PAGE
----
Youth travel sports enjoy huge popularity, with cities and towns across the United States building sports complexes to lure teams and tournaments and the big bucks they attract.
However, the growth of the multibillion-dollar industry has come at the expense of thousands of children who would love to bat, shoot, pass and tackle but lack the financial wherewithal to seize that opportunity. The pay-to-play model and the early focus on sports specialization that is fueling the travel team boom is leaving many kids sitting on the bench.
The Big Vision Foundation has stepped up to the plate to give some of these kids a chance. The nonprofit organization, which operates the Big Vision Sports Complex in Berks County, Pennsylvania, launched a program in fall 2017 that allows players to put in community service hours to cover registration fees.
Called “Work Hard, Play Hard,” the program went into full effect just this season. “It’s really worked out great,” said Dan Clouser, the foundation’s president. Big Vision uses an age-based sliding scale to determine the work requirements. Players who are 10 to 12 years old are required to donate 10 hours per season, 13- and 14-year-olds must give 15 hours and those who are 16 and above must donate 20 hours.
“We’ve had quite a few kids who have gone over their hours and are doing it simply because they enjoy it,” Clouser said. “We’ve got a 130-acre sports complex here. What’s really neat is to see them take ownership in the complex. When they’re here on a weekend tournament, after a game they’ll be walking to their car and you’ll see them stop and pick up a piece of trash and throw it in the trash can.”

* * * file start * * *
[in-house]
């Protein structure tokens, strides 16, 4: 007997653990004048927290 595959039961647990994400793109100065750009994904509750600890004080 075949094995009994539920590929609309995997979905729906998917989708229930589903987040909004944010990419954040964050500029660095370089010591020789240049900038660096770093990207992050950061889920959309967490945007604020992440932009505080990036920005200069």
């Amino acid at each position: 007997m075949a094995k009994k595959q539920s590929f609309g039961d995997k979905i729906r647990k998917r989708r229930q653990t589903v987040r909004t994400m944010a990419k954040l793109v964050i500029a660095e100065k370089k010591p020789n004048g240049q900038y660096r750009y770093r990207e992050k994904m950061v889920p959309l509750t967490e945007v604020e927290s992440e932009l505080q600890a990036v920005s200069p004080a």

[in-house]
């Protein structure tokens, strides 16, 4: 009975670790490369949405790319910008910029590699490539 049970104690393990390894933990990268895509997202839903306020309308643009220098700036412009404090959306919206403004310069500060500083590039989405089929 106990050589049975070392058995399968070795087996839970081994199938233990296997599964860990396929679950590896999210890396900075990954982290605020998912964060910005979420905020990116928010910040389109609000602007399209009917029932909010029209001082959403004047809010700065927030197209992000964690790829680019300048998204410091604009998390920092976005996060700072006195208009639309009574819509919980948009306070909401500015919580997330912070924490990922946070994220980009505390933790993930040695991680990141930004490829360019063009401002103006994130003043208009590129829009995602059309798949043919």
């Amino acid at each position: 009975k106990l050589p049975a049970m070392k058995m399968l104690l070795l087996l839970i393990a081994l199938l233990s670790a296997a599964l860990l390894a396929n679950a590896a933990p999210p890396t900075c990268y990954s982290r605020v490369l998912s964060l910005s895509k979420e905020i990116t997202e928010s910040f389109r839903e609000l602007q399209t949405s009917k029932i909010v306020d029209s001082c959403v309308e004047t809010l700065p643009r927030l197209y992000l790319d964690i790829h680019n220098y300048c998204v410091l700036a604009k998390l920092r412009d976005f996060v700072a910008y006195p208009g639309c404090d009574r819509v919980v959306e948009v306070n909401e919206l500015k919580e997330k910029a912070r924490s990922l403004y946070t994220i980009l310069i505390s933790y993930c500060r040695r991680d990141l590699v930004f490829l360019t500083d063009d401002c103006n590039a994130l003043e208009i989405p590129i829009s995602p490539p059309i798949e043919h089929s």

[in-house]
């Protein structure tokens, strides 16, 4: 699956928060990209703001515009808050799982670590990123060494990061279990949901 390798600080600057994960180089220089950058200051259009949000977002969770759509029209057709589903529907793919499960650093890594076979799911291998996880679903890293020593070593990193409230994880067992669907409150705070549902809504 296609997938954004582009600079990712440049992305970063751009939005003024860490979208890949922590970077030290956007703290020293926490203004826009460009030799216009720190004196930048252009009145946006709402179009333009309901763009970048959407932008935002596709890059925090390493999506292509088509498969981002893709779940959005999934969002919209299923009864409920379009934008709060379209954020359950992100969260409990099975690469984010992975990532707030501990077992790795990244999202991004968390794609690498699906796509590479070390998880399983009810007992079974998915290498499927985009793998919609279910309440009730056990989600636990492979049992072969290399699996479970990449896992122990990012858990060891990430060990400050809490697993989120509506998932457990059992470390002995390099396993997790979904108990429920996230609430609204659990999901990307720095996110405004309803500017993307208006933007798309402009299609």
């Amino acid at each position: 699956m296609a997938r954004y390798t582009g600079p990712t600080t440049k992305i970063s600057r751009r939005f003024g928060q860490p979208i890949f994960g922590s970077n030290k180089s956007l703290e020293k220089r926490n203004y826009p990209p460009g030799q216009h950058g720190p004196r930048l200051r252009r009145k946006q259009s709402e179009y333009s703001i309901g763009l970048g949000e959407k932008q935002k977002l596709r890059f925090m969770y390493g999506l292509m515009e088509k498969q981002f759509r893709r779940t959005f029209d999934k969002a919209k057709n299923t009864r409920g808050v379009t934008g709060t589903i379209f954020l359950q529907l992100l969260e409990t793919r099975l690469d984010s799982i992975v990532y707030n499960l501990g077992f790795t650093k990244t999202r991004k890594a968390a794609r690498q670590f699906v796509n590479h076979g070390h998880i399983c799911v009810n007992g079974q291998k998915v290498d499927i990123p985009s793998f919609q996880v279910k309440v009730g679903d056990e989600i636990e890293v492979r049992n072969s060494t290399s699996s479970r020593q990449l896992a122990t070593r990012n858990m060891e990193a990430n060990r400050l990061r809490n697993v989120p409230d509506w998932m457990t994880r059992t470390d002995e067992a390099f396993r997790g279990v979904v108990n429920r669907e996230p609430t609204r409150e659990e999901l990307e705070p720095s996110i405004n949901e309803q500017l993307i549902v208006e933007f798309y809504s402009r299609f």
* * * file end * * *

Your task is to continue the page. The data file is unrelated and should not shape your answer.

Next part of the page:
Much of the community service work is done at the complex, Clouser said. The chores include grooming a baseball infield, pulling weeds from a warning track and painting. Big Vision also works with outside nonprofits such as the local YMCA, which had children participate in a Polar Plunge fundraiser on St. Patrick’s Day at nearby Blue Marsh Lake.
One benefit of the community service program is that it has enabled kids from diverse backgrounds not only to play together but also to become friends off the field, Clouser said. There were seven baseball teams and two softball teams going into the fall 2018 season, with one team playing into November. “These kids from different backgrounds, different cultures and different socioeconomic statuses use the game as a common ground to realize, at the end of the day, they’re all just a bunch of kids who enjoy playing the game,” said Clouser. The program has allowed the kids “to shut everything else out that they’re hearing on the outside as to why they shouldn’t get along with a kid that doesn’t look like them,” he said. As a result, they’ve come to realize “we really do have a lot in common even outside just our love of the game,” he said, adding that the kids often play video games or go to the movies together.
“When I was growing up, we didn’t have all these travel teams that cost you $1,000 or $1,500 to play on a team, which marginalizes people right out of the gate,” Clouser said. “That’s one of the reasons we implemented what we did.”